The Final Holdout: Missouri Joins Other Jurisdictions in Enacting Economic Nexus

On June 30, 2021, Missouri Governor Parson signed S.B. 153 (the Act) into law, debuting economic nexus in the show-me state with an effective date of January 1, 2023. After the United States Supreme Court decision in South Dakota v. Wayfair in June 2018, which reversed Quill by upholding South Dakota’s sales tax requirements for remote businesses with no physical presence, the floodgates opened for other states to enact their own economic nexus standards. By 2020, every state with a sales tax other than Florida and Missouri enacted economic nexus standards for their sales taxes on remote businesses. Earlier this year, Florida instituted an economic nexus standard; as such, on June 30, 2021, Missouri became the final state to enact economic nexus in the three-year window following Wayfair.

An enterprising bill at over 200 pages in length, the Act changes Missouri tax law for multiple tax programs. However, the changes to Missouri’s vendor’s use tax administration by the Act are relatively straightforward and may be reduced to two distinct regimes: the remote retailer agenda, and the marketplace facilitator agenda. Missouri’s “vendor’s use tax” reference herein is the tax charged on sales to a Missouri customer by a vendor that is located outside of the state.

Remote Retailers

Prior to passage of the Act, Missouri required retailers to collect a sales tax or vendor’s use tax from customers only if the retailer had a physical presence in Missouri, either by way of property or employees. Under the statutes created in the Act, retailers without a physical presence in Missouri may establish economic nexus by sales into the state, thereby creating an obligation to collect the vendor’s use tax.

For economic nexus thresholds, the Act provides that gross receipts from retail sales into the state exceeding $100,000 in a twelve-month window create nexus with Missouri. Retailers must evaluate if their activities establish nexus quarterly, reviewing the two most recent and consecutive twelve-month periods for nexus creation. If Missouri-sourced gross receipts exceed $100,000 in either of the two previous twelve-month periods, then the company has established substantial nexus with Missouri, and a requirement to collect the vendor’s use tax on sales into Missouri.

In addition to expanding the vendor’s use tax base to include remote sellers, the Act allows local jurisdictions to use the economic nexus language to institute similar tax programs for remote retailers. As such, any retailer with nexus concerns in Missouri will need to assess its exposure to municipal taxes too.

Marketplace Facilitators

In addition to creating the economic nexus provisions for remote retailers, the Act establishes tax obligations for marketplace facilitators. Under the provisions of the Act, Marketplace facilitators, or e-commerce businesses (like Amazon, e-Bay, Etsy, Wayfair), must collect the vendor’s use tax on all sales into Missouri conducted via their marketplace platforms. Unlike remote retailers, marketplace facilitators do not have a sales threshold that creates nexus – all sales are potentially taxable.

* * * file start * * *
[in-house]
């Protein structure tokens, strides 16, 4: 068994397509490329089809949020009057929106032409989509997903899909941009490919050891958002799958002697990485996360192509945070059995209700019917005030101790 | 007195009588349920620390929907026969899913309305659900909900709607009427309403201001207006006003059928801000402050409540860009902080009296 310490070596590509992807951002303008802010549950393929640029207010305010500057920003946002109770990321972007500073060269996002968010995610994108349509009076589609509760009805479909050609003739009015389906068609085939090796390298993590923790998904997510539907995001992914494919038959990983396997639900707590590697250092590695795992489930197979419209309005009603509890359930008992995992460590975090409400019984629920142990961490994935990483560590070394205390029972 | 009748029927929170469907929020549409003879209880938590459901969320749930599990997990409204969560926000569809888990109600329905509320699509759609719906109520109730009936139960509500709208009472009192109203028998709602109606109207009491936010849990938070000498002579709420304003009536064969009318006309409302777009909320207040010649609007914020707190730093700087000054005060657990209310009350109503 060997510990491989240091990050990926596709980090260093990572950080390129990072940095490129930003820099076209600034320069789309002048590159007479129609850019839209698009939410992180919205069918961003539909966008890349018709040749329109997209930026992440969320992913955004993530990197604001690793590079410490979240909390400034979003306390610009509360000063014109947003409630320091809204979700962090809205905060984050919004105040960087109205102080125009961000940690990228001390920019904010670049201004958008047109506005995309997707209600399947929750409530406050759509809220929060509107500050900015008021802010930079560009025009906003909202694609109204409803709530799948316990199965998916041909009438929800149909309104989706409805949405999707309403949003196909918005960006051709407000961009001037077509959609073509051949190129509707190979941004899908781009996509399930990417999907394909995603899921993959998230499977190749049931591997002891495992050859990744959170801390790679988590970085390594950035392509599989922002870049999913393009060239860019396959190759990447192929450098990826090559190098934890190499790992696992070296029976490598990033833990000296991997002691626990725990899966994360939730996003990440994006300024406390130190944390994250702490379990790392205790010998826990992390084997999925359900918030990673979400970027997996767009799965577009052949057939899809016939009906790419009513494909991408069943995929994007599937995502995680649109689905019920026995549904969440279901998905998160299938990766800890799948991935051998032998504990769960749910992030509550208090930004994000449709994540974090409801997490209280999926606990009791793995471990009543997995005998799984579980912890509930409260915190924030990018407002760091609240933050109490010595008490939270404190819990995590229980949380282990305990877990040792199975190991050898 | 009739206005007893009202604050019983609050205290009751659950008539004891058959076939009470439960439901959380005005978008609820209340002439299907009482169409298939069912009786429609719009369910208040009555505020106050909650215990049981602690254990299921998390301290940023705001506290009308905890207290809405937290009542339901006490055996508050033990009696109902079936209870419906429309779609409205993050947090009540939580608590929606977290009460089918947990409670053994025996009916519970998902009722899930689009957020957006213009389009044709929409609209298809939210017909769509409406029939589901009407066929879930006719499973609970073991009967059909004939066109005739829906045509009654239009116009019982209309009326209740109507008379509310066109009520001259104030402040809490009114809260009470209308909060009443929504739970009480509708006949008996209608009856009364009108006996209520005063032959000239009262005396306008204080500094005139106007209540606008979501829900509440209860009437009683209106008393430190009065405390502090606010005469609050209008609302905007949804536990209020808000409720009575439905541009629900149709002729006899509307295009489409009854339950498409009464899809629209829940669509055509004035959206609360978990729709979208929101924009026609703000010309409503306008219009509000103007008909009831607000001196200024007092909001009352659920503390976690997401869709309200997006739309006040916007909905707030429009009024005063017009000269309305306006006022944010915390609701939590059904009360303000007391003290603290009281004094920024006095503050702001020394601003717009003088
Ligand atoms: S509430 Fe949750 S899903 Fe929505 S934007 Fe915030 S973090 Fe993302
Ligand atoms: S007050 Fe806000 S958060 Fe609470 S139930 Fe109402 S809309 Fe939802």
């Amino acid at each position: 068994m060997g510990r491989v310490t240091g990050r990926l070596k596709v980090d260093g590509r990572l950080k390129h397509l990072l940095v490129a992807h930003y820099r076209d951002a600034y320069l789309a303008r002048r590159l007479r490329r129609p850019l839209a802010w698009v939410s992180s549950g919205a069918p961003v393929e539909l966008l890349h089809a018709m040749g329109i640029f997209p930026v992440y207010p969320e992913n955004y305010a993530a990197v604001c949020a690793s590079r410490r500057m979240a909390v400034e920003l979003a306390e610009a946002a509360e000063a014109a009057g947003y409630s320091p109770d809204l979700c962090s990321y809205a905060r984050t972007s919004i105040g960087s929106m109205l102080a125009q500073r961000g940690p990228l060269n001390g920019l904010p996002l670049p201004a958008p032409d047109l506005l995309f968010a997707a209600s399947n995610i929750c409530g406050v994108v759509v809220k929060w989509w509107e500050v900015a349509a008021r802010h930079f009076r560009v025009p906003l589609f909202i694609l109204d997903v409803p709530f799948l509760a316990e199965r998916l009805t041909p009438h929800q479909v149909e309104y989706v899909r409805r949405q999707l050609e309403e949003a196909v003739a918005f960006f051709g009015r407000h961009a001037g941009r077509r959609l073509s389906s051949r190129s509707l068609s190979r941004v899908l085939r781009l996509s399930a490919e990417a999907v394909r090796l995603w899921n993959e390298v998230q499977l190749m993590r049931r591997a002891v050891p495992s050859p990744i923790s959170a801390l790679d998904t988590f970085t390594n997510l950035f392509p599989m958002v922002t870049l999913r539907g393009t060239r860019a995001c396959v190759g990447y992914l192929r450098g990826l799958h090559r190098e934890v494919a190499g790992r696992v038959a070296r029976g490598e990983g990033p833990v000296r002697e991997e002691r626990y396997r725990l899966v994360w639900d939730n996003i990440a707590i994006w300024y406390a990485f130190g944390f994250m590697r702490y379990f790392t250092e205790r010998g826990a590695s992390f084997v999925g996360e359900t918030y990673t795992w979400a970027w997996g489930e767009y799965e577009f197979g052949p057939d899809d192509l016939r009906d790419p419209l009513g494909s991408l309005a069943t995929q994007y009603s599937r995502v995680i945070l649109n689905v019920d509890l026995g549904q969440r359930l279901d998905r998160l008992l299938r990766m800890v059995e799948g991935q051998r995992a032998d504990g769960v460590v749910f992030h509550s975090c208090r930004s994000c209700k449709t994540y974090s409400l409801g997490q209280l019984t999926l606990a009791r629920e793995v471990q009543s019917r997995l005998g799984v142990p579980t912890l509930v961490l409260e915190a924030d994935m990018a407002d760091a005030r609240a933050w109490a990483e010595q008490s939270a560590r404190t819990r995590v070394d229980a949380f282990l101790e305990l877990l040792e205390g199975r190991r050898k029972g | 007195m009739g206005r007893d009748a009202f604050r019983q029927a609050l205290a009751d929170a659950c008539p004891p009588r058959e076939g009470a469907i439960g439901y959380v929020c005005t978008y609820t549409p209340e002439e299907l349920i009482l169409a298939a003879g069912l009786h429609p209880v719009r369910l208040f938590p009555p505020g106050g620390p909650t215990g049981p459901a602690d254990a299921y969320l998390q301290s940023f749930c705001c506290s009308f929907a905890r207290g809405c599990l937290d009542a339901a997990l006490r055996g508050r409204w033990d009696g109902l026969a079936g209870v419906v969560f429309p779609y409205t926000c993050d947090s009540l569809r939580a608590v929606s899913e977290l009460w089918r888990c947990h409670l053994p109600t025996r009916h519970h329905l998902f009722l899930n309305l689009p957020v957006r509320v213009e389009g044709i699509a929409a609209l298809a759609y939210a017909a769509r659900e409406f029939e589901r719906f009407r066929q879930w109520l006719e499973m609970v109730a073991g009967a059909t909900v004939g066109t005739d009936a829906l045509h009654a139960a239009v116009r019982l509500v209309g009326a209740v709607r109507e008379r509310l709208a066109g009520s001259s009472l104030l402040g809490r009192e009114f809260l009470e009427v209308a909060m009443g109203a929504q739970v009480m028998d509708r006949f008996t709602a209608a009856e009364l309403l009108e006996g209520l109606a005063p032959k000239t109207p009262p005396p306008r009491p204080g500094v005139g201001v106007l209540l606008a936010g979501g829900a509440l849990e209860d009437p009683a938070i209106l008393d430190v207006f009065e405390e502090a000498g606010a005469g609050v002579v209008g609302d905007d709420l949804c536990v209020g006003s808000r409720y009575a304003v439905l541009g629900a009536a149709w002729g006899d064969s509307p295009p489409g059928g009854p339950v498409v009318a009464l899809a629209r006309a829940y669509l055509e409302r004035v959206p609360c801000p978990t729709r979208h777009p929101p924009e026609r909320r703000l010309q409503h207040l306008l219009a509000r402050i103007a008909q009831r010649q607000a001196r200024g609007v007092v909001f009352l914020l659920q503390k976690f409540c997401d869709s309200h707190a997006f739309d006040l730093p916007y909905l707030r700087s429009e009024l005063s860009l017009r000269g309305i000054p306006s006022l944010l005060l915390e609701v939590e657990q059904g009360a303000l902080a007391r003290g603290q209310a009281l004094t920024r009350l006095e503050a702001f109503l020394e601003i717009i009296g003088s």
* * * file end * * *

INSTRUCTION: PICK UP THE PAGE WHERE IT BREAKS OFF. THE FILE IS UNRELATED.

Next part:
Since the Act requires marketplace facilitators to collect the tax on all taxable sales, sales by third parties on a marketplace facilitator’s platform also have a tax collection requirement. In these situations, the Act places the onus of collecting the vendor’s use tax on the marketplace facilitator. This effectively obligates the marketplace facilitator to collect a use tax on every transaction made on its platform into Missouri.

While the rules regarding marketplace facilitators may alleviate some administrative burden for third-party vendors that complete sales through such platforms, these provisions do not absolve third-party vendors of all use tax collection obligations to Missouri. Any remote retailer that conducts business via the platforms of marketplace facilitators will need to include those sales in its quarterly economic nexus assessment. For example, if a retailer completes an occasional sale into Missouri through its own website, but has over $100,000 of sales into the state in the past twelve months (when including sales on Amazon), the remote retailer still has an obligation to register for and collect the Missouri vendor’s use tax on its occasional sales.

In summary, the Act expands Missouri’s tax base by instituting economic nexus statutes for remote retailers and requiring marketplace facilitators to collect vendor’s use tax on transactions in Missouri. However, with an effective date of January 1, 2023, remote retailers and marketplace facilitators have well over a year to assess their exposure to, and prepare for the compliance requirements of, the vendor use changes created in the Act.

ABOUT THE AUTHORS

Matt Brown
Managing Director
matt.brown@dhg.com

Matt Howell, CPA
Consultant, State & Local Tax

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